Inderscience Publishers

Challenges in the design of a prototype contactor assembly for the recovery of uranium from seawater

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The total estimated quantity of uranium in oceans is around four and a half billion tonnes. Harvesting uranium from seawater is much less taxing to the environment. Thus, when uranium is harvested from seawater with near-zero environmental burdens, it will become a totally green fuel in the hands of humankind, as uranium generates primary calories without giving CO2 emissions and leaves no mill tailings at the recovery site while recovering it for use in reactors. To extract uranium from seawater, a contactor assembly that contains radiation-grafted polyacrylamid oxime (PAO) is used to trap the loosely bonded uranyl ion. Some of the design constraints for contractor assembly are the maximisation of the grafted sheet area and strength to withstand extreme marine conditions. The material should be compatible with the hot processing chemicals and be extremely cost effective, as well as lightweight. Design also has to take into account the ease of loading/unloading of grafted sheet modules, ease of replacement of grafted sheets, fixing of cage modules in seabed and load equilibrium even in high and low tide. This paper will cover the various challenges involved in designing a contactor assembly.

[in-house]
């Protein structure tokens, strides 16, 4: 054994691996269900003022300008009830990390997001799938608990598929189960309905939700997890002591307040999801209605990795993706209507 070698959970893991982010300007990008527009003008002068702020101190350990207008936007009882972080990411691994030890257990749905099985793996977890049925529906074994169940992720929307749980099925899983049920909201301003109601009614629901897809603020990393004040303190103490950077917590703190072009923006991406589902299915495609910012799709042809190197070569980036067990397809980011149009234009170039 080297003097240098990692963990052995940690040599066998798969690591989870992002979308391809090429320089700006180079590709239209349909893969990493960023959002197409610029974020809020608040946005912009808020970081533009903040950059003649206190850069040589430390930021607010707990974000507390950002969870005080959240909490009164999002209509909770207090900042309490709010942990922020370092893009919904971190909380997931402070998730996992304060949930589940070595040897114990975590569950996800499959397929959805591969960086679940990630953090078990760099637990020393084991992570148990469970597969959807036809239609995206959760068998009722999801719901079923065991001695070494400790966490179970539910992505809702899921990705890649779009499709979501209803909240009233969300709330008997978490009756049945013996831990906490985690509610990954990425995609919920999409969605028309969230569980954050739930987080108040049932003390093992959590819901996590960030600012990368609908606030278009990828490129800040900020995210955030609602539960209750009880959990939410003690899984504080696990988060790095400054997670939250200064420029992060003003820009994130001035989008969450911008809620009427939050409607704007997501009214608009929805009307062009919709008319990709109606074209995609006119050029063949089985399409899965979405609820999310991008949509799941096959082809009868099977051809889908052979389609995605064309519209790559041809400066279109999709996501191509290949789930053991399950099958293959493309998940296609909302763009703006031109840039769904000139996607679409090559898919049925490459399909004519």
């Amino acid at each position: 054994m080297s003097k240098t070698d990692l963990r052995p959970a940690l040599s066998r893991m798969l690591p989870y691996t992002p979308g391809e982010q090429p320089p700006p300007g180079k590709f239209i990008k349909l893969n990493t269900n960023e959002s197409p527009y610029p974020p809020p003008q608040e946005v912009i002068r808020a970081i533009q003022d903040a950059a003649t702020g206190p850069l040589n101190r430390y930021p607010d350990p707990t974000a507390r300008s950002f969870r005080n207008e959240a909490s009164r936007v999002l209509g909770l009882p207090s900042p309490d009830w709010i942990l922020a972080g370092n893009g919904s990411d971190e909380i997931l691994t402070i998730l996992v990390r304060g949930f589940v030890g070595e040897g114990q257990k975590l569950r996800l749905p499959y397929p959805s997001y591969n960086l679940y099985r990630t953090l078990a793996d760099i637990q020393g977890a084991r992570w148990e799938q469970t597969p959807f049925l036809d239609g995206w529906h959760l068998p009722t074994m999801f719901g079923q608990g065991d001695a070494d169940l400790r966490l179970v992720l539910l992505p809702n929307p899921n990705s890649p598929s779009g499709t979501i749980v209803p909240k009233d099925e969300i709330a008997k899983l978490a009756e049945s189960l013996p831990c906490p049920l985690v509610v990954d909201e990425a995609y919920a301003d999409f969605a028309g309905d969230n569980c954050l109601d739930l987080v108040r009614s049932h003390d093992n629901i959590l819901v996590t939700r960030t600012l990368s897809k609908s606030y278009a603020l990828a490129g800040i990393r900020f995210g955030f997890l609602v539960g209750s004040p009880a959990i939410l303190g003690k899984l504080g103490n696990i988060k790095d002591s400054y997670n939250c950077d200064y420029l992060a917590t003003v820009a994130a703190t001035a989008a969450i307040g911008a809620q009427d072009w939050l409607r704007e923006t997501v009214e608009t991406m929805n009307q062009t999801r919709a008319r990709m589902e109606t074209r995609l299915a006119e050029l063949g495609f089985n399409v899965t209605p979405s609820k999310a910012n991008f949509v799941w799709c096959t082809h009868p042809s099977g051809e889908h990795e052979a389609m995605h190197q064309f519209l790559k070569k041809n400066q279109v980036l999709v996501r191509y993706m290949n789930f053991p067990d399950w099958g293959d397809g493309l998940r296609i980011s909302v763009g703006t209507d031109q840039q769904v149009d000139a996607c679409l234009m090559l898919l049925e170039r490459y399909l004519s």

Keywords: uranium harvesting, seawater, green fuel, grafted substrate, electron beam irradiation, prototype contactor assembly, uranium extraction, contactor assembly design, oceans

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